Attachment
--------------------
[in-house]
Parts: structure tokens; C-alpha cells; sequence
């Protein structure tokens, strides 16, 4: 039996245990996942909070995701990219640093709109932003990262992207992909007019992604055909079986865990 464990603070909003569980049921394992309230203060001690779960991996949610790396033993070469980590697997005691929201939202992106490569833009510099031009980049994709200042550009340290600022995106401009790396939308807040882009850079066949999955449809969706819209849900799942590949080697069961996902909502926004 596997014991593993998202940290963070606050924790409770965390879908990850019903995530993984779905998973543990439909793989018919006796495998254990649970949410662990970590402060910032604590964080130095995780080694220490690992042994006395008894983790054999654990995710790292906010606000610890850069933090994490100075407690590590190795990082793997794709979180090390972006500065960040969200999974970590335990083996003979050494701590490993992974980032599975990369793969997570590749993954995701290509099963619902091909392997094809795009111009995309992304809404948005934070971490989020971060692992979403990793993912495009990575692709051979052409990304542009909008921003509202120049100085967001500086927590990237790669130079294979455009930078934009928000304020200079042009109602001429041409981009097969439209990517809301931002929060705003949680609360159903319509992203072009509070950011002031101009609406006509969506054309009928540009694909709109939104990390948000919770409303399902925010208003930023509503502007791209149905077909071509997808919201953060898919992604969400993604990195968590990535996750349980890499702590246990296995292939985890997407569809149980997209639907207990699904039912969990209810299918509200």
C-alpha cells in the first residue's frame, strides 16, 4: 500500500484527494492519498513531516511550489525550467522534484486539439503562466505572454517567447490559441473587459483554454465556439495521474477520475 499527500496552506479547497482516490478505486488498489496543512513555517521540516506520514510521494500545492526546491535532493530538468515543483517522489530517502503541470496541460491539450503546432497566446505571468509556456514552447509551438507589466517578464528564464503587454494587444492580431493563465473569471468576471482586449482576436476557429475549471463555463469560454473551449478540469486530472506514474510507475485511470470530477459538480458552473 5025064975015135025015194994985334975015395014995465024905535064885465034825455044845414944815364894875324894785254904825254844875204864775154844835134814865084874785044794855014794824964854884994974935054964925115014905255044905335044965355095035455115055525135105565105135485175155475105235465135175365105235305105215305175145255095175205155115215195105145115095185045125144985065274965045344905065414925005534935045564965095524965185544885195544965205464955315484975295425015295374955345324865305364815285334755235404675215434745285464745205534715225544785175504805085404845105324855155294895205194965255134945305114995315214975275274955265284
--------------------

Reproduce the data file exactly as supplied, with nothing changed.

[in-house]
Parts: structure tokens; C-alpha cells; sequence
């Protein structure tokens, strides 16, 4: 039996245990996942909070995701990219640093709109932003990262992207992909007019992604055909079986865990 464990603070909003569980049921394992309230203060001690779960991996949610790396033993070469980590697997005691929201939202992106490569833009510099031009980049994709200042550009340290600022995106401009790396939308807040882009850079066949999955449809969706819209849900799942590949080697069961996902909502926004 596997014991593993998202940290963070606050924790409770965390879908990850019903995530993984779905998973543990439909793989018919006796495998254990649970949410662990970590402060910032604590964080130095995780080694220490690992042994006395008894983790054999654990995710790292906010606000610890850069933090994490100075407690590590190795990082793997794709979180090390972006500065960040969200999974970590335990083996003979050494701590490993992974980032599975990369793969997570590749993954995701290509099963619902091909392997094809795009111009995309992304809404948005934070971490989020971060692992979403990793993912495009990575692709051979052409990304542009909008921003509202120049100085967001500086927590990237790669130079294979455009930078934009928000304020200079042009109602001429041409981009097969439209990517809301931002929060705003949680609360159903319509992203072009509070950011002031101009609406006509969506054309009928540009694909709109939104990390948000919770409303399902925010208003930023509503502007791209149905077909071509997808919201953060898919992604969400993604990195968590990535996750349980890499702590246990296995292939985890997407569809149980997209639907207990699904039912969990209810299918509200």
C-alpha cells in the first residue's frame, strides 16, 4: 500500500484527494492519498513531516511550489525550467522534484486539439503562466505572454517567447490559441473587459483554454465556439495521474477520475 499527500496552506479547497482516490478505486488498489496543512513555517521540516506520514510521494500545492526546491535532493530538468515543483517522489530517502503541470496541460491539450503546432497566446505571468509556456514552447509551438507589466517578464528564464503587454494587444492580431493563465473569471468576471482586449482576436476557429475549471463555463469560454473551449478540469486530472506514474510507475485511470470530477459538480458552473 5025064975015135025015194994985334975015395014995465024905535064885465034825455044845414944815364894875324894785254904825254844875204864775154844835134814865084874785044794855014794824964854884994974935054964925115014905255044905335044965355095035455115055525135105565105135485175155475105235465135175365105235305105215305175145255095175205155115215195105145115095185045125144985065274965045344905065414925005534935045564965095524965185544885195544965205464955315484975295425015295374955345324865305364815285334755235404675215434745285464745205534715225544785175504805085404845105324855155294895205194965255134945305114995315214975275274955265284